The Board of Alien Labor Certification Appeals (BALCA) recently affirmed the final determination of a Certifying Officer (CO) denying labor certification (LC) for an alien worker for the position of Purchasing Manager.
The Employer filed an ETA Form 9089, Application for Labor Certification on behalf of the beneficiary. The position of Purchasing Manager required two years of experience in the job offered and a Bachelor’s degree in International Business, Marketing. The Employer also listed an alternate education requirement of a Bachelor’s degree in Public Relations, English or any other Business Administration major. Following an audit in December of 2006, the CO denied certification because the Notice of Filing was not posted in accordance with the regulations. The Notice of Filing was originally posted in the President’s handwriting from July 11, 2005 until July 25, 2005. The regulations require that the Notice of Filing be posted between 30 and 180 days before the Employer files ETA Form 9089. In this case, the Employer filed ETA Form 9089 on August 9, 2005. Counsel for the Employer stated that the July 11, 2005 date was an error and that the date should have been listed as May 11, 2005. The CO informed the Employer that documentation fabrication created after the fact to correct a deficiency may be discounted and can continue to be the basis for a denial.
Furthermore, while the beneficiary met the primary experience requirements for the position, he did not meet the primary education requirements for the position. To show that the requirements for the position were not unlawfully tailored to the alien, the Employer must have indicated that U.S. applicants with suitable combinations of education, training, or experience were acceptable. In this case, the Employer failed to do so. The CO then forwarded the case to BALCA for review. Counsel for the Employer contended that there was no document fabrication or motive to deceive when filing the petition. Additionally, Counsel indicated that although the form did not state that qualified U.S. applicants with similar educational experience were acceptable, the criterion was applied in its recruitment efforts. The CO reiterated in its brief that the Employer had not posted the Notice of Filing at least 30 days before the filing of ETA Form 9089. The CO also stated that he did not abuse his discretion in this case.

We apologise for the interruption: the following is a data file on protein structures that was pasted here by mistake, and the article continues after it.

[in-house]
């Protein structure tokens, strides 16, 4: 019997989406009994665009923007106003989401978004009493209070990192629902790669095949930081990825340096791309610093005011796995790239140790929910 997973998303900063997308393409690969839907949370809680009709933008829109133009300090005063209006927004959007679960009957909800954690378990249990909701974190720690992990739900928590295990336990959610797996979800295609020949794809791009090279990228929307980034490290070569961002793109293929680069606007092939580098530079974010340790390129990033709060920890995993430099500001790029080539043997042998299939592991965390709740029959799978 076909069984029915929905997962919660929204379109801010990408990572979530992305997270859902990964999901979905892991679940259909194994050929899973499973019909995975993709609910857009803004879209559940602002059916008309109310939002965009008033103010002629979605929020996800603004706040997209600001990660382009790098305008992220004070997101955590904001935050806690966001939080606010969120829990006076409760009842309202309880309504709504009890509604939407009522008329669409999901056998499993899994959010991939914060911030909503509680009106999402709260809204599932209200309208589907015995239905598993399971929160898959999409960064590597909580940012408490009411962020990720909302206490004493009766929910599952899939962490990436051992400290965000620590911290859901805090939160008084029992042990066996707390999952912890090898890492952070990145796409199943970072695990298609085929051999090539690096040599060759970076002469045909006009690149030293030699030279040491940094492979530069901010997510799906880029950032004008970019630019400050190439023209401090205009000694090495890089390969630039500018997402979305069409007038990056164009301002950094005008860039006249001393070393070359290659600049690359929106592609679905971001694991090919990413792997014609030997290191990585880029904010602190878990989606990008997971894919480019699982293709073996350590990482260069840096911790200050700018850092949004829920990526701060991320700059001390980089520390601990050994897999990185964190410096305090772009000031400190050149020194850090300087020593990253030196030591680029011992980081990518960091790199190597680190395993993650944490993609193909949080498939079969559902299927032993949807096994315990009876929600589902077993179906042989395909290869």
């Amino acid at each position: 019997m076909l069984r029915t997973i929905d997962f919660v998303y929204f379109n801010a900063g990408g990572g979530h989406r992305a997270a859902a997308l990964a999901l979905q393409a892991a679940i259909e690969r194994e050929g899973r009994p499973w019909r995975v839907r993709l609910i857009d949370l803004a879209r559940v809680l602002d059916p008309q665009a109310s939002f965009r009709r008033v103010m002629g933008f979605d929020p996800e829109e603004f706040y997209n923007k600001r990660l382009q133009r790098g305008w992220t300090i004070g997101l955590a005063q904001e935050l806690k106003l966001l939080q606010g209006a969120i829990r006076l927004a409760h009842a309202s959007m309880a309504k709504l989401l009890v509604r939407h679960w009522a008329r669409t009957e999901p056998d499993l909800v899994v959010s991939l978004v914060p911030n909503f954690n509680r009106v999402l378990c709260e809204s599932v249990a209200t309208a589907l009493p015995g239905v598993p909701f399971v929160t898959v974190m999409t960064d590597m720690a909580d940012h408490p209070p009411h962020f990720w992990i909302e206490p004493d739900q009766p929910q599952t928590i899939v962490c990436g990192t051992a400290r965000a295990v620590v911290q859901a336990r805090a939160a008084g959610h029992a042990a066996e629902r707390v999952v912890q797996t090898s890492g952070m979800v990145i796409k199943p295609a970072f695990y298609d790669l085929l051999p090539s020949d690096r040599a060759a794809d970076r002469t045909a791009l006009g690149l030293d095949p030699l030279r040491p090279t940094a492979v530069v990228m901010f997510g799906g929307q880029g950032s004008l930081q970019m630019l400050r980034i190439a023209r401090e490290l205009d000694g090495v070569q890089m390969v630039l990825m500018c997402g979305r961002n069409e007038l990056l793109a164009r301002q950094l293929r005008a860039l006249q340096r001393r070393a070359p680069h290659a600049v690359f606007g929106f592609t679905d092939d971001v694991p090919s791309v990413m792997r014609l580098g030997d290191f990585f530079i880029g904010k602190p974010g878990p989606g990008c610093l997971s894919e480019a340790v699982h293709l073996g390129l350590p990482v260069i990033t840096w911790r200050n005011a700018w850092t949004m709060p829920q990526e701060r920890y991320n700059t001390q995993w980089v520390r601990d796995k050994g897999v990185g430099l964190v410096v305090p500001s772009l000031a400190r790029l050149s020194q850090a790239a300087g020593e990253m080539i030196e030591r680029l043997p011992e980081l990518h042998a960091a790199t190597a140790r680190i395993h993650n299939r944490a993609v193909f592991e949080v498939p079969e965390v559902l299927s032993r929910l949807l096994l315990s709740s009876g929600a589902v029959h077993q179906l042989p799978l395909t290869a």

Upon BALCA review, it was determined that the Employer did not comply with the regulations set forth at 20 C.F.R. §656.10(d)(iv). The applicable regulation provides that an Employer must post a Notice of Filing between 30 and 180 days before filing the application. The Board reviewed the handwritten Notice of Filing and determined that it was not sufficient. The Board went on to state that a mere statement from Employers’ counsel that the date was a mistake is not sufficient to establish that the handwritten date was a clerical or typographical error. Accordingly, the Board affirmed the CO’s denial on the Notice of Filing issue, and need not address the primary education requirements issue.
Accordingly, the Board properly affirmed the CO’s final determination.